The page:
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Hurricane Sandy had a minimal impact on wind energy projects in the U.S., the American Wind Energy Association (AWEA) reports on its blog.

According to the reports obtained by AWEA from 68% of wind farm operators with projects in Sandy's path, the storm had a small effect on some turbines, but most of those turbines began generating electricity after the storm ended.

However, some companies - including the operator of five turbines near Atlantic City, N.J. - have not yet been able to inspect all of their turbines, AWEA says, adding that another unnamed company that owns a project in West Virginia has not restarted the wind farm yet because the site is located in the mountains and the roads are blocked by snow and fallen trees.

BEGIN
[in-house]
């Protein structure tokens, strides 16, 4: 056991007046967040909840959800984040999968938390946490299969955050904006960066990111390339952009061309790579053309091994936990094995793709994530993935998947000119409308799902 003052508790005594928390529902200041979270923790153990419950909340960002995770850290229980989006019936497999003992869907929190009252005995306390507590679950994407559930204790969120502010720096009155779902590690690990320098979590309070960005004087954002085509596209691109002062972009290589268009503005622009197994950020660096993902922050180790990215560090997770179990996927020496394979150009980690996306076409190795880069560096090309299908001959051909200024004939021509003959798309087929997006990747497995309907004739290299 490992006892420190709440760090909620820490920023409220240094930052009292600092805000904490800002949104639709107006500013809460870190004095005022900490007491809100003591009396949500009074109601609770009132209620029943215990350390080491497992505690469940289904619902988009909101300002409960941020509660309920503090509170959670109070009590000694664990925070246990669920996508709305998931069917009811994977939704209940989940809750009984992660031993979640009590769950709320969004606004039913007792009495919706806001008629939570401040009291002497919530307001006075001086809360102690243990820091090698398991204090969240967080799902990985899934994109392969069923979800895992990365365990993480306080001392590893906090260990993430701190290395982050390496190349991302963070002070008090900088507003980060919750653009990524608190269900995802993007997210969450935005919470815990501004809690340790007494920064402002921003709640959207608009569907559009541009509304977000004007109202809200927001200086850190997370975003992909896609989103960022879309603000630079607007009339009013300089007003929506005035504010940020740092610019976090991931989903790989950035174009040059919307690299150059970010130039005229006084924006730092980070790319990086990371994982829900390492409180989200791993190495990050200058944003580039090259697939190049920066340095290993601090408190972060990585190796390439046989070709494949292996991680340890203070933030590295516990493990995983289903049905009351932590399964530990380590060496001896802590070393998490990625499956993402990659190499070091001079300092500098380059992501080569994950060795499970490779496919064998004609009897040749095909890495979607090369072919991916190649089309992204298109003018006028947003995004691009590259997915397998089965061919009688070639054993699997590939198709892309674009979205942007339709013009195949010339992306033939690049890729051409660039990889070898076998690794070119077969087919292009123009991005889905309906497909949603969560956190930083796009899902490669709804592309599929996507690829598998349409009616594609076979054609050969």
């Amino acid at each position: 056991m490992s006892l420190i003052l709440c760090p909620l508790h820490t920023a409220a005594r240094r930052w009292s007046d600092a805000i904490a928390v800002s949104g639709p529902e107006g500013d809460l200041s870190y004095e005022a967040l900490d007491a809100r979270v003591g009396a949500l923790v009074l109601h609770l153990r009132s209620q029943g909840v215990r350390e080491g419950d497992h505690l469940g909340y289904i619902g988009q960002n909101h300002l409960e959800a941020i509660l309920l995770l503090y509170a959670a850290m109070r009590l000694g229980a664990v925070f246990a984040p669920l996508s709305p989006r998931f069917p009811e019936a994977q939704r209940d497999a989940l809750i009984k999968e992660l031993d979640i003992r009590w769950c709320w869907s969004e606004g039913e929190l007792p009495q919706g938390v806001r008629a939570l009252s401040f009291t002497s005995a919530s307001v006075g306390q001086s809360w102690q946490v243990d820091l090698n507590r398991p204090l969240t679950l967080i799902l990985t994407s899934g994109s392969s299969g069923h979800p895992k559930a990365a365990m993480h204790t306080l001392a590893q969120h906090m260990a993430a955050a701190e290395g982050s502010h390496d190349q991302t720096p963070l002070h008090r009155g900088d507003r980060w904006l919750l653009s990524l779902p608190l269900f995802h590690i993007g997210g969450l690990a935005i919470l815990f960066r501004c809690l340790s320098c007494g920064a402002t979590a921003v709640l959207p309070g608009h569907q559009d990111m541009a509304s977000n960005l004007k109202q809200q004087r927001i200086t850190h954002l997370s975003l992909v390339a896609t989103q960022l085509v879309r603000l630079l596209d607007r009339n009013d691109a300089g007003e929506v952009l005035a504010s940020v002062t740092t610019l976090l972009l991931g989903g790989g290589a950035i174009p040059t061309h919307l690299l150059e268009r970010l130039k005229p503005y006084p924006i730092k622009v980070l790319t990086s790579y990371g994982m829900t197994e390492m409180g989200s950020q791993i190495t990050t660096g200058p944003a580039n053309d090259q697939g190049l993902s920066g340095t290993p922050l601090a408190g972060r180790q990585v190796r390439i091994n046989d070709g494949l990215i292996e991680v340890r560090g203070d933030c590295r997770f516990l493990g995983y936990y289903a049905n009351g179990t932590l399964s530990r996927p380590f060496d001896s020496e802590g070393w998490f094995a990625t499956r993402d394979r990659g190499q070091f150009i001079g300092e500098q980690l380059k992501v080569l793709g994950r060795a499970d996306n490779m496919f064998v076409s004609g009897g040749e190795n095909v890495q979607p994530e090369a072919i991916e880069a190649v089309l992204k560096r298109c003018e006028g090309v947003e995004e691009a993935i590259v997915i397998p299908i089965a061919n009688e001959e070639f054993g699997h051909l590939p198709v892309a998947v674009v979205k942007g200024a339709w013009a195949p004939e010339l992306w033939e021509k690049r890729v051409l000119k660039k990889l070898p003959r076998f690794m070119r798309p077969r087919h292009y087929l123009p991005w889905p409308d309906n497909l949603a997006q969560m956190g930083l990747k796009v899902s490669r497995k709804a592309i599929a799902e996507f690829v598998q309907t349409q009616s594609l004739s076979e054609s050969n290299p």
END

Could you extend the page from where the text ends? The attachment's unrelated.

Although wind turbines are designed to tolerate winds of up to 120 mph to 135 mph, they typically shut down at wind speeds of about 55 mph and rotate to face the wind with their blades feathered in order minimize damage, AWEA notes.

More information is available on AWEA’s blog.


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